He said: “Well, I haven’t opened one of my college textbooks since I graduated that day.” But we did a little senior prep course, four or five weeks in the spring. He said: “I refer back to that stuff all the time. I think other people could benefit from this.” Josh had shared it around Chick-fil-A—and a bunch of other owner/operators had taken their teams through it—and thought, “You know, this is going to be useful on a bigger scale.”
Bob: Josh, you came from a family that poured into you and helped get you ready for life; but you found yourself in college with a lot of questions that they hadn’t filled in the gaps for you with; right?
Josh: So I think there’s a balance in that, where my parents did a tremendous job with me and my siblings, but there’s still things that we take for granted—that we assume the next generation knows by just osmosis/by being around—that Pete was incredibly intentional about showcasing and sharing with the leaders that he engaged with. And kind of marrying those two and bridging those two together has been really a big part of how Adulting 101 came together.
Ann: Well, I love that; because, as a mom, raising three sons, I think I was trying to give them tools for life that were practical; but honestly, I think half of the time they weren’t even listening to me. You know, they’re like, “Whatever, Mom.” I don’t think it was necessary at the time; they thought “Oh, I have a lot more living to do.” But I love that you guys came in, and you’re at a point where people/these kids want to learn, and they need it. So you’re really giving them help.
Pete: My mom, I think, is the best mom on earth and—but she’s Italian.
Ann: Wait; what does that mean?
Bob: —that she’s Italian? [Laughter]
Pete: That means—well, yes—no; I love Italians. [Laughter]
Dave: She’s listening right now. Go ahead.
Pete: That means I’ve got to watch what I say now—that means that she likes to care for everybody that comes in the house. If you come into our house, it’s: “Sit down. What do you need to eat/drink?” You’re going to eat more than you should. I had never done a load of laundry when they dropped me off at college—ever in my life. My parents really were trying to set me up for success in the next stage—just hadn’t shared with me some of the more practical things.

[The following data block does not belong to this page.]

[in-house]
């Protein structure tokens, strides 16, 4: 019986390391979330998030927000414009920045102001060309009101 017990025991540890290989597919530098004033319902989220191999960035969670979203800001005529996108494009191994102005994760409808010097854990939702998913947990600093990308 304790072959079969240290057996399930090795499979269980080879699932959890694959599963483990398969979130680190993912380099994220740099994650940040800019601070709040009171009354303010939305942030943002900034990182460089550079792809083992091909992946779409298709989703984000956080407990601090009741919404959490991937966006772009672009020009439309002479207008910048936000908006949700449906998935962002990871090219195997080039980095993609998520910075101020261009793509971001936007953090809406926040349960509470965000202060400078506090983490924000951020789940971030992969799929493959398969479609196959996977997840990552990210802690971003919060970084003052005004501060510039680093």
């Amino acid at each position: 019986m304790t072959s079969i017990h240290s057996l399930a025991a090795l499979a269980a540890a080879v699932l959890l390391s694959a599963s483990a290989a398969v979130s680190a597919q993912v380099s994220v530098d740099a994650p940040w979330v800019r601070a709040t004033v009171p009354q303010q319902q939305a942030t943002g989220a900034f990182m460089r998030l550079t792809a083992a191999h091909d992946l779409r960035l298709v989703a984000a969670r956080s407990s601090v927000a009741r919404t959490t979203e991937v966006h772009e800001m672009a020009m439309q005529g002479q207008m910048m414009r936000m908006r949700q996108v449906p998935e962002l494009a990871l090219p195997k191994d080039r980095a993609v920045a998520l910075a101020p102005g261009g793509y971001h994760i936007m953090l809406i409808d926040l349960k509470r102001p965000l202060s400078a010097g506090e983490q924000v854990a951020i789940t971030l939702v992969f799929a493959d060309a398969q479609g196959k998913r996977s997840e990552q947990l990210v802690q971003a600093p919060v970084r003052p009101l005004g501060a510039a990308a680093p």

So I don’t think it’s always a matter of “Do parents care?” I think a lot of parents care, but maybe don’t know exactly—or have the tools to really set their kids up for success at that next level.
Dave: Yes; I’ll tell you, even as a dad—of course, my sons are grown now—but reading your book, I saw all the things I never did, as a dad. I mean, it was great! It was like, “Oh, yes; this is a toolbox for parents—let alone other people like yourselves—to pour into their lives.”
I remember one time my middle son was driving back to college. I walked in the kitchen. Ann is on the phone; he has a flat tire—I can discern all of this. Here’s what Ann says—right?—“Oh honey, just sit there. We’re calling AAA. They’ll be out’ they’re going to change the tire.” I literally go, “Give me that phone!” [Laughter] She’s like, “What?” “Give me that phone!” I grab it and go “Austin, what’s going on?” “I’m on the side of the road.” I go, “We’re going to change this tire together.”
Ann: I’m arguing; because I’m like: “This is dangerous. [Laughter] He shouldn’t be doing that.”
Dave: And I’m pushing her out of the way; and I realized in that moment: “Oh my gosh! I’ve never taught my son how to change a tire,”—which I should have done—that’s a basic life skill, which I did there, over the phone. We went through the manual—we found it—he changed it. You know, by the end of the thing, he is like, “Dad, that was awesome”; right?
Next thing I do—you know what I did? I literally walked out of the kitchen: “Cody!”—because I still had one at home—“Where are you?!” “What?” “We’re changing a tire.” “What? I don’t have a flat tire.” “We’re changing a tire right now in the driveway,”—trying to help him become an adult.
I thought, “Man, this book is a valuable tool to help people do that.” Have you seen that happen?—people take it and start using it in basic life skills?
Pete: Dave, you know what? I’ve heard from a lot of dads, taking sons and daughters through—and moms, taking their sons and daughters through this book—as a springboard—
Pete: —because they have a lot of things they want to impart; but it’s hard if you don’t have a track to run on. And this doesn’t have everything. There’s not a silver bullet—right?—to teach people, but it’s a good track to start with; because each parent would bring something unique to the table that might not be in the book.
It goes through, topically, some really big issues that they maybe could go through. I know that there’s several parents taking their kids through it each week—they just read a chapter; and then, they kind of sit down and get to have some time and go over it. They bring some other stuff to the table that’s maybe not included in the book.